Most pets will need to have their teeth cleaned by the time they are three-years-old. By age three, tartar is evident on the teeth, particularly the molars. By this time, gingivitis is most likely present as well, which is the presence of red, swollen gums that are painful.
Pets go under general anesthesia to have their teeth cleaned because they will not tolerate having their teeth cleaned while they are awake. All patients receive a pre-op physical exam which allows us to address any physical concerns prior to anesthesia. They will receive pre-op blood work to check liver, kidney, red blood cells, and blood sugar. We check these levels on the day of the dental to help ensure safe anesthesia.
If any abnormalities are detected, they will be addressed and resolved prior to the dental. Most dental patients have an IV catheter placed prior to anesthesia, except for the healthy, young cats; their medication goes into the muscle. This gives IV access throughout the procedure to administer IV fluids and/or medication. All patients are intubated (tube placed in the windpipe) and maintained on gas anesthesia and oxygen. They are monitored throughout the procedure. We also monitor with an EKG, pulse oximeter, blood pressure cuff, and thermometer.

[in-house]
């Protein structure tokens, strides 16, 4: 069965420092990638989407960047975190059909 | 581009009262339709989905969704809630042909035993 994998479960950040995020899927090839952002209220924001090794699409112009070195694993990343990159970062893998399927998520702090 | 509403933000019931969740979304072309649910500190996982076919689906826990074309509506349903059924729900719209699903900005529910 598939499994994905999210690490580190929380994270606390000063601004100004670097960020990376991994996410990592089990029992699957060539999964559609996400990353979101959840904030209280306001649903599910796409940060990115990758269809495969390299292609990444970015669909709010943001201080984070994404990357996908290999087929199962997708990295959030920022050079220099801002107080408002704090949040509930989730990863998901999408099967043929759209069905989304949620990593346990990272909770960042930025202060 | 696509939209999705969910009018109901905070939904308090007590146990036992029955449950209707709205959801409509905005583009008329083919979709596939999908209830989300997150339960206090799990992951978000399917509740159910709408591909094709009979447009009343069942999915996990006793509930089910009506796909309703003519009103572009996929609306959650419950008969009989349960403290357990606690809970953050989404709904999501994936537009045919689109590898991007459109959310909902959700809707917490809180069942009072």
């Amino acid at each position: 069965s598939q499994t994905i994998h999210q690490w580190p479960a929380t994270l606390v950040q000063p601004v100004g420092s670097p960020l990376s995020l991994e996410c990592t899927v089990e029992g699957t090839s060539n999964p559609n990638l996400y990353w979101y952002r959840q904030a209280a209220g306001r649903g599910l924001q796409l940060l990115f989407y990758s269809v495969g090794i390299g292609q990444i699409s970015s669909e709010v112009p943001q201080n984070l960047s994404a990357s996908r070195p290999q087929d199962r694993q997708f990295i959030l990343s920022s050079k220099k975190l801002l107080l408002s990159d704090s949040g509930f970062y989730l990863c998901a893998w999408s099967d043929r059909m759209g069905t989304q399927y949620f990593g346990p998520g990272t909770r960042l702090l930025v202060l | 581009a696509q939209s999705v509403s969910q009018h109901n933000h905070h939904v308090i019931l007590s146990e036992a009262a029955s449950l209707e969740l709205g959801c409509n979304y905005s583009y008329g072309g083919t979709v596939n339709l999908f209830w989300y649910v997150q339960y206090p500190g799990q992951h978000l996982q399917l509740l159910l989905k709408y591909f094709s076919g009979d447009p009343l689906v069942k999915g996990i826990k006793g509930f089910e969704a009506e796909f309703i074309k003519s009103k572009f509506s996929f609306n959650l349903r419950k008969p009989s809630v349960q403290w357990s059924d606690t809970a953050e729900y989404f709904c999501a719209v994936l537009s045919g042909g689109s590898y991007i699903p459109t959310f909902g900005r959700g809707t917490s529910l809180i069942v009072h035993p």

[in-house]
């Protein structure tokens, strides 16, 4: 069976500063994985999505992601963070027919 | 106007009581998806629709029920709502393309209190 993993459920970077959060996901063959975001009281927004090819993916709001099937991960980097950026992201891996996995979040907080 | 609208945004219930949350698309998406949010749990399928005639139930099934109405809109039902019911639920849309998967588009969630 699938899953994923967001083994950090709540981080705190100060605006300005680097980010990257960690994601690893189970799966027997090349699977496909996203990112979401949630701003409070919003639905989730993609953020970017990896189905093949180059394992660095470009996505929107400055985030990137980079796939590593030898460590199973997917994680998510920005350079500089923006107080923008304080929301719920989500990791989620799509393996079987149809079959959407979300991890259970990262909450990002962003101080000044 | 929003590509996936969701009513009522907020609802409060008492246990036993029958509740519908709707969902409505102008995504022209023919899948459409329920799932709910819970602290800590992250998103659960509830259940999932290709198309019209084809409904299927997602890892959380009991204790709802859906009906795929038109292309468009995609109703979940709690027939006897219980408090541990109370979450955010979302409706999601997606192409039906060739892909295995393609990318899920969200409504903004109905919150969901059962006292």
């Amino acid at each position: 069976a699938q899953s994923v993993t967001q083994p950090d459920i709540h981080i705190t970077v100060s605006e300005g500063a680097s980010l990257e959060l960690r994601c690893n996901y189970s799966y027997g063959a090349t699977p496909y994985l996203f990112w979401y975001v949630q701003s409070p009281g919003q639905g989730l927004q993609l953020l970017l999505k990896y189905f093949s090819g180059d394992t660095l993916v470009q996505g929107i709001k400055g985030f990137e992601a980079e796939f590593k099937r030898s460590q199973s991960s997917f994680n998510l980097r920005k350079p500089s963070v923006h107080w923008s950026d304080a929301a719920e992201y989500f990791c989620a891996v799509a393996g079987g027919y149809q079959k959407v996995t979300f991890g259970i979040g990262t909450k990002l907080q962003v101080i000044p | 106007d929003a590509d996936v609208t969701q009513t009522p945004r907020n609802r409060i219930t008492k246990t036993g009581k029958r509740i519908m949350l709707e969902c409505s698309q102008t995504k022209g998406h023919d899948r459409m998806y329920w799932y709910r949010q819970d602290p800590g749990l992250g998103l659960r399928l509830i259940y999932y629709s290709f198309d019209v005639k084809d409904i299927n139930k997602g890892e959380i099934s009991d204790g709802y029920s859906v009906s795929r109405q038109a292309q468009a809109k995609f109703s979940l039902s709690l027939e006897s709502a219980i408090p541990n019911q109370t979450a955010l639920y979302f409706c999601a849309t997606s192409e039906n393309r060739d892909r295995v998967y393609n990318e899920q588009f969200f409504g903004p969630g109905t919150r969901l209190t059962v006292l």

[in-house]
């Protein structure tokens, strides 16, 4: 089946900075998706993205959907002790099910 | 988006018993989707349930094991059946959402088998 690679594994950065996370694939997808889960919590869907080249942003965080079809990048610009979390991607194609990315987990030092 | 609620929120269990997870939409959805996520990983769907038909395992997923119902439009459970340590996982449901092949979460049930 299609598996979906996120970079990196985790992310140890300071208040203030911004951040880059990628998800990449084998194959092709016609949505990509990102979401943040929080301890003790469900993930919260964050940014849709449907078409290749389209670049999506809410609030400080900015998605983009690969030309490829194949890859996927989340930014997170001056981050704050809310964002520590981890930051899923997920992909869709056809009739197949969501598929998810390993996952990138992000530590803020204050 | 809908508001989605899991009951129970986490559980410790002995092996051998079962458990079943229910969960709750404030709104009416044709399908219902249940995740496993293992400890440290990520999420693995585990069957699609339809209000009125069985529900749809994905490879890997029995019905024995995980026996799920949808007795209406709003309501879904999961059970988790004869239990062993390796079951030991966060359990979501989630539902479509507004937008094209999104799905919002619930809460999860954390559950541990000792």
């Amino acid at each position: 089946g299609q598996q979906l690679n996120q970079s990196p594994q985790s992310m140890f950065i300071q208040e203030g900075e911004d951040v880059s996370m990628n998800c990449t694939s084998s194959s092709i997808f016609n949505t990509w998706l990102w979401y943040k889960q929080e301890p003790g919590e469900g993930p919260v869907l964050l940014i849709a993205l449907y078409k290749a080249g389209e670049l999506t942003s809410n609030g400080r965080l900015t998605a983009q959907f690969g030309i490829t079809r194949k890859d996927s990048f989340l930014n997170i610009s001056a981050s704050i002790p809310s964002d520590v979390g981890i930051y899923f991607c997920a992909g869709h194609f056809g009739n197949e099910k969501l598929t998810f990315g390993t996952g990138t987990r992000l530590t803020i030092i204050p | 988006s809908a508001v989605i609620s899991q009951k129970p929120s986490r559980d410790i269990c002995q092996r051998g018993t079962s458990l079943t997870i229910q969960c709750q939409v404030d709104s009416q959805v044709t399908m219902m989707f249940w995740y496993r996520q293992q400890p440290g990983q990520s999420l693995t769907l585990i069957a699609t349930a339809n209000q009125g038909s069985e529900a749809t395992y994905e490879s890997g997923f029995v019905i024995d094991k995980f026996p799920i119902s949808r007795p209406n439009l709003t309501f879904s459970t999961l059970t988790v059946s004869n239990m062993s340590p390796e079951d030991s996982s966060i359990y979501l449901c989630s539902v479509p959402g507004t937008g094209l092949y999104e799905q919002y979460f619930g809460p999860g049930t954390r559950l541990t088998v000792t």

Our patients are placed on a heated table to help maintain body temperature. An experienced certified veterinary technician examines each, individual tooth and measures any pockets. The teeth are hand-scaled, ultrasonically scaled, and then polished. Any abnormalities are checked by Dr. Nelson. If a tooth needs to be removed, a nerve block is administered and Dr. Nelson will remove the tooth. Our dental patients are given antibiotics and pain relief if extractions are performed. Our dental patients come in the morning and are able to go home in the afternoon.